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Black Alumni Reach Out


By Cynthia Lee

Published Apr 1, 2007 8:00 AM

The sublime jazz that sent a diverse Royce Hall audience into ethereal bliss in early December was Kenny Burrell's gift to seasoned jazz lovers who came in droves to attend his 75th birthday concert, courtesy of UCLA Live. Up in the balcony were younger listeners, hundreds of African-American students, middle- to high-school age, who had come for a different reason — to get acquainted with UCLA. Hearing the legendary jazz guitarist who heads UCLA's jazz studies program and his many talented musician friends reinforced their feelings that something about this campus was special.

Bused and flown from around California to UCLA for the day, they — along with many parents — were the invited guests of two private organizations, the Friends of Jazz at UCLA and the UCLA Black Alumni Association (UBAA). The group toured the campus; listened to UCLA ethnomusicology students perform; and heard from faculty, administrators, students and alumni with one clear message: "We needed to bring them here to tell them, 'We want you here,' " said Rickey Ivie '73, J.D. '77, chair of the UBAA board. And it was worth it, if many of these African-American students felt as Mechelle Monroe, a junior from Diamond Bar High School, did. "I like the fact that they are doing something special for African Americans to try to get them to come and be part of this school," Monroe said. "To me, it gives UCLA an advantage over all the other schools."

Black and Bruin

Find out more about the many activities, events and good works of the UCLA Black Alumni Association. Connect with African-American Bruins — alumni, students and staff. Learn about career opportunities, scholarships, social and business networking, community activism, and much more. For more information, log on to

When news broke last June that the number of African-American freshmen planning to enter UCLA in fall 2006 had fallen to the lowest number since 1973, black alumni reacted with consternation and dismay. "It hurt us so badly," said Marilynn Huff '93, a vice president in UBAA. Ivie agreed: "To see this take such a radically backward turn was disheartening and frightening at the same time."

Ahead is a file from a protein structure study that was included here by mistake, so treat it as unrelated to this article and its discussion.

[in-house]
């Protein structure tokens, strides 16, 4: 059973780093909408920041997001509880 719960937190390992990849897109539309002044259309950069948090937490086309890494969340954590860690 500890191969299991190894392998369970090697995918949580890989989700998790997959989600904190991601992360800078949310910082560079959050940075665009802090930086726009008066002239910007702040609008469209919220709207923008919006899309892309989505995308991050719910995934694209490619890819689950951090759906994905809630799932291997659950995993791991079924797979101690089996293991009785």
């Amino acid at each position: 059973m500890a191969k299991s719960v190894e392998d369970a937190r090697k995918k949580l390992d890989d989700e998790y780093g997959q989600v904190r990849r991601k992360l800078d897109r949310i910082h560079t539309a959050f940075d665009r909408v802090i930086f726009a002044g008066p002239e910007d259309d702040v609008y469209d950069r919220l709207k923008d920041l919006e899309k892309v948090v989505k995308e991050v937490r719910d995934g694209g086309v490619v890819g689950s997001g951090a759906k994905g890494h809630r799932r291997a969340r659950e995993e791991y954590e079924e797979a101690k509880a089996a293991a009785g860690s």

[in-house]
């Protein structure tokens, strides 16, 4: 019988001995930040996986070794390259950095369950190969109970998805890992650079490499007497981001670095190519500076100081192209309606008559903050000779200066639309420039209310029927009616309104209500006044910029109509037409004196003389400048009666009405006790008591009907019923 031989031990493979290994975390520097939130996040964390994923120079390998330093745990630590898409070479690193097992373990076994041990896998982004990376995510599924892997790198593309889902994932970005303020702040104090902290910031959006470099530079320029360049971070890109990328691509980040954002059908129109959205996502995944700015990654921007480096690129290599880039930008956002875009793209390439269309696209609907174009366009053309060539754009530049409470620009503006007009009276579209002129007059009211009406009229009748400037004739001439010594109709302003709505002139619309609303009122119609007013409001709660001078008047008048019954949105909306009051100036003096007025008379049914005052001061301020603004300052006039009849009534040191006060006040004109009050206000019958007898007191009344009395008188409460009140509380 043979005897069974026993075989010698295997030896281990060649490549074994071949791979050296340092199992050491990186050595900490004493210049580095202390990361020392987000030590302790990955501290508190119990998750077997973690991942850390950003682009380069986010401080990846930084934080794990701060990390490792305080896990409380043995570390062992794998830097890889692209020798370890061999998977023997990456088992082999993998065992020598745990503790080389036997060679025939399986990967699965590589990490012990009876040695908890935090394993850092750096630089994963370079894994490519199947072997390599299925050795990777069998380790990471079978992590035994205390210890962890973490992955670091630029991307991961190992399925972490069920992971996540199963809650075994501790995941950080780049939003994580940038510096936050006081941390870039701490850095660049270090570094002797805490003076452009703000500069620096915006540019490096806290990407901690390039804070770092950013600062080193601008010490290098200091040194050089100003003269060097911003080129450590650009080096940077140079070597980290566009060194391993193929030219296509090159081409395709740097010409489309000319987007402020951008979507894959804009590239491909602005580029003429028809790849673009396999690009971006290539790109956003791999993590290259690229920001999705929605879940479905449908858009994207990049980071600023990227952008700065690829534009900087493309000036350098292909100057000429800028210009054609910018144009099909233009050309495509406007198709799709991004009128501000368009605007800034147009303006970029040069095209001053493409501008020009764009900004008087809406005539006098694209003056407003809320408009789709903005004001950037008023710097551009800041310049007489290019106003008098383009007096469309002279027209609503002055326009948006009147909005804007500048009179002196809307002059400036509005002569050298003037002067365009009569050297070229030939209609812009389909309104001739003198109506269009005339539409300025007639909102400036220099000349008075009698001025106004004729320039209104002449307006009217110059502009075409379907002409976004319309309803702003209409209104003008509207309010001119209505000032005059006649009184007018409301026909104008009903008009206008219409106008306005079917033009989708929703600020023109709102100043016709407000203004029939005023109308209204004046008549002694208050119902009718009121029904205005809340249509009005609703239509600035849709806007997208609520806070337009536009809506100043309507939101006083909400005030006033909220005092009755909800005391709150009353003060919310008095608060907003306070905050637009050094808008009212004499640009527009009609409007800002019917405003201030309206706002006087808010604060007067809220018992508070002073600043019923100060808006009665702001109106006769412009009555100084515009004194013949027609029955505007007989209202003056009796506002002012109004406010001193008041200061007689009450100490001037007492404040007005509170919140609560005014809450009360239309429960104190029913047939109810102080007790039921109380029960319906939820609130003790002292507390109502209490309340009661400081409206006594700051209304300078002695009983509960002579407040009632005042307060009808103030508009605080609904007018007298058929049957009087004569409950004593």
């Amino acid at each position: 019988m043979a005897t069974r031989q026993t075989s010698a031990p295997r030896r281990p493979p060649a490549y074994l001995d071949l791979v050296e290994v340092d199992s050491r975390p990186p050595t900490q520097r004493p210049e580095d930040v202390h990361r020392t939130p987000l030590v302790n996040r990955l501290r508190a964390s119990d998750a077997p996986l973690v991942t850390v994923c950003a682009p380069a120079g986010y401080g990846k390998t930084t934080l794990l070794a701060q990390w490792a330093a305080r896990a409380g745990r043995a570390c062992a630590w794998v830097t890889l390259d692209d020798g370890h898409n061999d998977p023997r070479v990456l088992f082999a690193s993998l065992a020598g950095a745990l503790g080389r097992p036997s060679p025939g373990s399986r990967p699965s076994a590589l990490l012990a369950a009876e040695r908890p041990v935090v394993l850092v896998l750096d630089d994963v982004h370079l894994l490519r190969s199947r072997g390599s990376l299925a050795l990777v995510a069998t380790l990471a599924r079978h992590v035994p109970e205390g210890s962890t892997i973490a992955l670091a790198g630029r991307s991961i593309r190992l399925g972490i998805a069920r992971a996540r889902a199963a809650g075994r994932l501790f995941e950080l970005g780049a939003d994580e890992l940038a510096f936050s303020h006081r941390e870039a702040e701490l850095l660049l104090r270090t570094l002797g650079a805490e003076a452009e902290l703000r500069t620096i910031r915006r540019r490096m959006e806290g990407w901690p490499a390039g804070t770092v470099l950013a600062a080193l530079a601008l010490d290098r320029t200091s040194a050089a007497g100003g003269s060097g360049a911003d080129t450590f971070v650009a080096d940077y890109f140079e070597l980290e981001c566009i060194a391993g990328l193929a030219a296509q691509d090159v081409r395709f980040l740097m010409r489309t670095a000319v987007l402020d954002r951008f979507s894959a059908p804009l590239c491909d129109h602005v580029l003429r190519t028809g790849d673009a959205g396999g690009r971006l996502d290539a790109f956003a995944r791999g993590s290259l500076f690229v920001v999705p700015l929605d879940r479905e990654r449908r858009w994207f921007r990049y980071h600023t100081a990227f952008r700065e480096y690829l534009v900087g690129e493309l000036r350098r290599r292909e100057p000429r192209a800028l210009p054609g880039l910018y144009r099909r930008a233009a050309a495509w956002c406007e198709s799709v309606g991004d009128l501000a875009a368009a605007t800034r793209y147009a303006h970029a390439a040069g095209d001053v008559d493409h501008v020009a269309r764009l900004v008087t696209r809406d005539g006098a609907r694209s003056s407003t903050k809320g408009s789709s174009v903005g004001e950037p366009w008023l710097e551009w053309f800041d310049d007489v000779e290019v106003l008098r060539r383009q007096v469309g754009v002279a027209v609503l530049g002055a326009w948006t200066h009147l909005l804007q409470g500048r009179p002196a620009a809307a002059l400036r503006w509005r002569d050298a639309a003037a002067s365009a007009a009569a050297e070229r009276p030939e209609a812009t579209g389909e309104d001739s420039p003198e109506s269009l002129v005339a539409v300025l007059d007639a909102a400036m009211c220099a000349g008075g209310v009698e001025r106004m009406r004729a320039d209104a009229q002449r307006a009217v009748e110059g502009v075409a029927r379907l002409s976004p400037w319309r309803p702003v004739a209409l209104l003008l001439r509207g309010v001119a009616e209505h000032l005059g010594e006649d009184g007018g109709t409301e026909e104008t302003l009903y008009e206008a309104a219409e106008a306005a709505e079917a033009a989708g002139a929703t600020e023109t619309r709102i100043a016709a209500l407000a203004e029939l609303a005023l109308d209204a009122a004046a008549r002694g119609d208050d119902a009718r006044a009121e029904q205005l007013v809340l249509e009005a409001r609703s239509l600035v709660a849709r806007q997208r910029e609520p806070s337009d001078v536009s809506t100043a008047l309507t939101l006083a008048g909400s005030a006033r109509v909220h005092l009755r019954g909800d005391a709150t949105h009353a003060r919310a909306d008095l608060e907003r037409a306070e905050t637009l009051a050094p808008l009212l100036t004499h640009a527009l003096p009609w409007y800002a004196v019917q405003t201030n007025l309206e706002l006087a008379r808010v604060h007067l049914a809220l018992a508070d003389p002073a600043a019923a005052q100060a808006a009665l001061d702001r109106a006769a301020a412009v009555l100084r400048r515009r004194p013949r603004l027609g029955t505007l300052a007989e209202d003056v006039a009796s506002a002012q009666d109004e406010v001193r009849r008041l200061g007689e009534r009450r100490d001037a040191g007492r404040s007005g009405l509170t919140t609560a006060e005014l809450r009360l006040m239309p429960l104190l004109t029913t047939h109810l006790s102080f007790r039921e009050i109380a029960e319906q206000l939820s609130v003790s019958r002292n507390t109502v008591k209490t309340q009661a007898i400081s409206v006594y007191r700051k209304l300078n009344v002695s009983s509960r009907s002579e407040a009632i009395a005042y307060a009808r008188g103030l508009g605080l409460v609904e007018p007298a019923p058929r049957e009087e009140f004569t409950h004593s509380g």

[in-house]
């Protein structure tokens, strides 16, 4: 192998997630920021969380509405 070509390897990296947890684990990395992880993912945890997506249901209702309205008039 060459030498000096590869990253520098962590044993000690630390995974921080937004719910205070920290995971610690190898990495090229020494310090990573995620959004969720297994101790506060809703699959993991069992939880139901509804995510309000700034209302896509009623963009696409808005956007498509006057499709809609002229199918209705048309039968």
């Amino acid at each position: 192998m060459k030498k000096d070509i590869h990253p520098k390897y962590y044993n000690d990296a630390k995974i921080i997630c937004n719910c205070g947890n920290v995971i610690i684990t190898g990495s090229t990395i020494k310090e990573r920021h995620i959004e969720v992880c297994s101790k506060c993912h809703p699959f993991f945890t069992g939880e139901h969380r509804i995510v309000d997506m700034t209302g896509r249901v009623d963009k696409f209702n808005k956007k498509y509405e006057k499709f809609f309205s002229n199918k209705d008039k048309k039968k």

The news galvanized African-American Bruins and other community leaders to look for solutions. Representatives of groups like UBAA and the Los Angeles Urban League are now part of the UCLA African American Alumni and Community Support Task Force, which is advising the administration and the Academic Senate of their concerns and perspectives on admissions.

Reaching students through the arts is just one way to strengthen the connection between blacks and the campus, said Winston Doby '63, M.A. '72, Ed.D. '74, retired University of California vice president for educational outreach and a former UCLA top administrator in student affairs. He now volunteers his energy and time to the cause of black admissions through the Friends of Jazz and other efforts. "The whole idea is to give them a sense of community, a feeling that UCLA has a rich sense of excellence and a very real connection with the African-American community that goes back decades."

African-American alumni have staged an aggressive campaign mixing on-campus events like the Burrell concert with off-campus outreach. UBAA has identified about 300 potential Bruins, African-American high school and middle school students around the state, with whom they are building connections to UCLA. And now that applicants have been informed they have been admitted to the freshman class of 2007–'08, the campaign by volunteers to convince African-American students to choose UCLA begins in earnest. (For the 2007 academic year, 2,444 African-American freshmen applied to Westwood — about 5 percent of total applicants, up from 2,173 last year.)



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